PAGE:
Career Calling

November 17, 2011

Worst Words on Resumes

Filed under: Resume Writing — claycerny @ 2:59 am
Tags: , ,

A client sent me an online article that listed ten words that should not be on a resume.  Such lists often make me laugh.  The people writing them present themselves as experts, as if they were Moses coming down from the mountain with tablets, irrefutable laws.

A resume is a marketing piece.  Its purpose is to convince an employer to interview you.  If a word is relevant to what that employer is looking for, it is good.  If not, it’s bad.  Rather than a one-size-fits-all list, I recommend thinking about function: What is the word doing to sell you?

For example, here are three words I remember from the Thou Shalt Not article and my comments on their function:

Objective: The expert calls this word “tired.”  I agree if the objective is simply a word salad that does not tell the employer anything.  However, if you are pursuing a job that employers could label with different titles, or if you are a job changer, or a new graduate with no experience, a simple objective can help an employer identify what job you are pursuing.  This would be an example: To obtain a position as an Account Coordinator.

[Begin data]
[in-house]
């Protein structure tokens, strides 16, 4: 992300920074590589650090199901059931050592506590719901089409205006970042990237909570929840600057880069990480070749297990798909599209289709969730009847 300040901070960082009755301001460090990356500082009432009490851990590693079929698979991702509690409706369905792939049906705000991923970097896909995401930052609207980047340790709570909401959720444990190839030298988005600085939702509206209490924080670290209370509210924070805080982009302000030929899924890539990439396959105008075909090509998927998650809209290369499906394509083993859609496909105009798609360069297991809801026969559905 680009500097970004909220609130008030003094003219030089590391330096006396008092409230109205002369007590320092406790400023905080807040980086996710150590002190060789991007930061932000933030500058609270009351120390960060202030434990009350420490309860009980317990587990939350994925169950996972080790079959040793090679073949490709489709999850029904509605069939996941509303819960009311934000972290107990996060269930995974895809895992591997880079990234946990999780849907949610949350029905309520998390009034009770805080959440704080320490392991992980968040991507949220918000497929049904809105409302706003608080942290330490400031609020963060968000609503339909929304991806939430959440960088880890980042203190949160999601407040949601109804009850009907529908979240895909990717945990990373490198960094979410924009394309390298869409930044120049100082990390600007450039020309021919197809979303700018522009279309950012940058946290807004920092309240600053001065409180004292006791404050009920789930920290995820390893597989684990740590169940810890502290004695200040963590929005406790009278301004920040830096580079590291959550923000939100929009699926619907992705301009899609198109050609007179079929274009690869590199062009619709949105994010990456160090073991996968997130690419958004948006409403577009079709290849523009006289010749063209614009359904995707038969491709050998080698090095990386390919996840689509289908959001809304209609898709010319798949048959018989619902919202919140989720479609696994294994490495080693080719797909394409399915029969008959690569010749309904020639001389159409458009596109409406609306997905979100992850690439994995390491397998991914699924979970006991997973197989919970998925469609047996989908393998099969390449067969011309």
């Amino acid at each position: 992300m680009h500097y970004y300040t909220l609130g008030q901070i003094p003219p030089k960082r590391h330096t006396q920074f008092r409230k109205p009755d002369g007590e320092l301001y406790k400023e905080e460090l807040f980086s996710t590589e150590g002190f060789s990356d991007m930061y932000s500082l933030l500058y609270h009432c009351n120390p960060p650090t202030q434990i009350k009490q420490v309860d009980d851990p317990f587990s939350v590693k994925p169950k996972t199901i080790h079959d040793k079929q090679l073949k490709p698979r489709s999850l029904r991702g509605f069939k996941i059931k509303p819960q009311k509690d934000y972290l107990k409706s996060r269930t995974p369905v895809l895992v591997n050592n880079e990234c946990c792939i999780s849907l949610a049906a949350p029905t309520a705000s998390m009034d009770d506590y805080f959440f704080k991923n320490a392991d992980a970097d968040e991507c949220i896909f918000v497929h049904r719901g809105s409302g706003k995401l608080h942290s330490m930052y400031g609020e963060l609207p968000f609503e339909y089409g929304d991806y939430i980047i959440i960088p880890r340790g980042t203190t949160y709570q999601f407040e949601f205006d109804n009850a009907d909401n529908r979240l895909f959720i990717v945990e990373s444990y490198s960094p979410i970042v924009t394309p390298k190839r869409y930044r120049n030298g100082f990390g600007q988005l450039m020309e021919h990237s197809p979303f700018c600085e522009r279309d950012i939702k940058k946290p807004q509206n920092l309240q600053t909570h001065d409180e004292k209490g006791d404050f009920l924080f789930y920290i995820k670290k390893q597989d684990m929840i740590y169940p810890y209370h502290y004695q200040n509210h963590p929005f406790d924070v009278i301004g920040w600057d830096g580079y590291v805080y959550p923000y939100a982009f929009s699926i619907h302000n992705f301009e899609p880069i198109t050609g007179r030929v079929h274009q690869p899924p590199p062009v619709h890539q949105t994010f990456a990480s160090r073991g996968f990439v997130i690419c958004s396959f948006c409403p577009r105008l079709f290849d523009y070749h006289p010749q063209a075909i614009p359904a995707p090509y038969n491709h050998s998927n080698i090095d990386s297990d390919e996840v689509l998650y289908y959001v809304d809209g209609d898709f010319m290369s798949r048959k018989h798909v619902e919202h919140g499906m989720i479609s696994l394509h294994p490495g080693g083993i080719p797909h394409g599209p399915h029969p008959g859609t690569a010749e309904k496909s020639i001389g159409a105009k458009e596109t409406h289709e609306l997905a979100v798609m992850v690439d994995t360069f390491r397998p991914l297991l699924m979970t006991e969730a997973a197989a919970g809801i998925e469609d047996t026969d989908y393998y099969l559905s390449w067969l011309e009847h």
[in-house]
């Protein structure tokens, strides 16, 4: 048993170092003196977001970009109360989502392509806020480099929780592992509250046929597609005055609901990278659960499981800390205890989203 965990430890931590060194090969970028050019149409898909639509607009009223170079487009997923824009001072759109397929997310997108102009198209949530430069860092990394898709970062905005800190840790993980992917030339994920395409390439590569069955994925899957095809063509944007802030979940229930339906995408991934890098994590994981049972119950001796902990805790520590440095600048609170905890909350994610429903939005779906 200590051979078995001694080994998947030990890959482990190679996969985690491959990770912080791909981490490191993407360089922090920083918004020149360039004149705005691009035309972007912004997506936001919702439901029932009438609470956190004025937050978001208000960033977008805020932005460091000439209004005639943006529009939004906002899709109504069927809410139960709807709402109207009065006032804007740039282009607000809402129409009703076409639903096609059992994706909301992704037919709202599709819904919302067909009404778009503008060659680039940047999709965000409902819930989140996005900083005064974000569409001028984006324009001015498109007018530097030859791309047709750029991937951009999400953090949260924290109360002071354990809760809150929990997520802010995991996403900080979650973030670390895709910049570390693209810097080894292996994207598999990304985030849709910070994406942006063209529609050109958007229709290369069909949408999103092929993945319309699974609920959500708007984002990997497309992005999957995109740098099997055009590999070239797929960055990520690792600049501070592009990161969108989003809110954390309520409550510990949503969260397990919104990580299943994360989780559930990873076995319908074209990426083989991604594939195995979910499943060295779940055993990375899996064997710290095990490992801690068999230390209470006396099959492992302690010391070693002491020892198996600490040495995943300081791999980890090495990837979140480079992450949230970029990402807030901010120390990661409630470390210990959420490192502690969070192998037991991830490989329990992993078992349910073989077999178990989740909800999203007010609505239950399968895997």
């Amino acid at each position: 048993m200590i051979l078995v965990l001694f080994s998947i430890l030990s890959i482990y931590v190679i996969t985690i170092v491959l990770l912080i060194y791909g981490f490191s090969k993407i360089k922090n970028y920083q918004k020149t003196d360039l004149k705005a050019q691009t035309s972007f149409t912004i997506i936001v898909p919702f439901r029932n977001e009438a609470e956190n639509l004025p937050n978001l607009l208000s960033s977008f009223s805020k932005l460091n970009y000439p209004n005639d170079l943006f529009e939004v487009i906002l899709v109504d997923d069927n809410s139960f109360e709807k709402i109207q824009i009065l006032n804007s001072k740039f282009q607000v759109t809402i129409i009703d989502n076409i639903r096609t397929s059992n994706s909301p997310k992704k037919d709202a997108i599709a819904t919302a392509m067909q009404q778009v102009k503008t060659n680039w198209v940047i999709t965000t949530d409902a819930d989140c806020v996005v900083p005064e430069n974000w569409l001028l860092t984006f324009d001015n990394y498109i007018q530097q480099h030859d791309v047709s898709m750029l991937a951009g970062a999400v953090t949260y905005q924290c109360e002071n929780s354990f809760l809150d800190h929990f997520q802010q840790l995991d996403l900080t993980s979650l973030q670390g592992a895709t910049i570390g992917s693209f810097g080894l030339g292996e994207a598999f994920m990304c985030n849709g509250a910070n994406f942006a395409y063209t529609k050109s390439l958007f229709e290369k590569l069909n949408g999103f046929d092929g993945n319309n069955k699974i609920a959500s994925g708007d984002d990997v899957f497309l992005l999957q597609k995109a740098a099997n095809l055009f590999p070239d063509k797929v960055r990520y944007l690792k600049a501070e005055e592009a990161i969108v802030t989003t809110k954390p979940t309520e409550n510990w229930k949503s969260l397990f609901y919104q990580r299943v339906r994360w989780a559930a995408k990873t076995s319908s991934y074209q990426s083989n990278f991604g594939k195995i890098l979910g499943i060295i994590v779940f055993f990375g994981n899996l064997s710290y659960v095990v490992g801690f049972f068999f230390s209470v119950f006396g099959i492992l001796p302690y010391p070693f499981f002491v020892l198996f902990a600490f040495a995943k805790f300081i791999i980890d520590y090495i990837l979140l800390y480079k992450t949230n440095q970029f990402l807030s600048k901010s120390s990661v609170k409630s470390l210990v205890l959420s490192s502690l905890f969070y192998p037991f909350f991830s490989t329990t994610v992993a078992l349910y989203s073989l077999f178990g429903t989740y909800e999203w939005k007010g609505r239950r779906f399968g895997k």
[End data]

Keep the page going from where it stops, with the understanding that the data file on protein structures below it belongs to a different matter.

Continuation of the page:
Team Player: Again, the expert proclaims that this word, “Says nothing.”  I still use this term because it appears in many job postings.  Why would employers use it if they don’t want to see it in resumes?  Moreover, if the word is put in some kind of broader context, it can tell an employer how you work. 

Responsible: I agree that this word usually has no function.  But, unlike the rule-giver, let me explain the problem and solution. When you start a statement with the word responsible, you usually end up being too wordy.  For example: Responsible for the management of a team of 32 sales professions.  Be to the point: Manage a team of 32 sales professionals.  There’s nothing wrong with the word responsible if it is used correctly. 

Whenever you encounter an expert who offers hard and fast rules, challenge that person to have a reason for her claim.  In my work, I am looking for the right words to present my clients in the best light.  My questions are: What is the function of a word?  How is it working to sell this person as a viable candidate? 

Beware of simple rules and lists.  They sound good, but can lead you down the wrong road.

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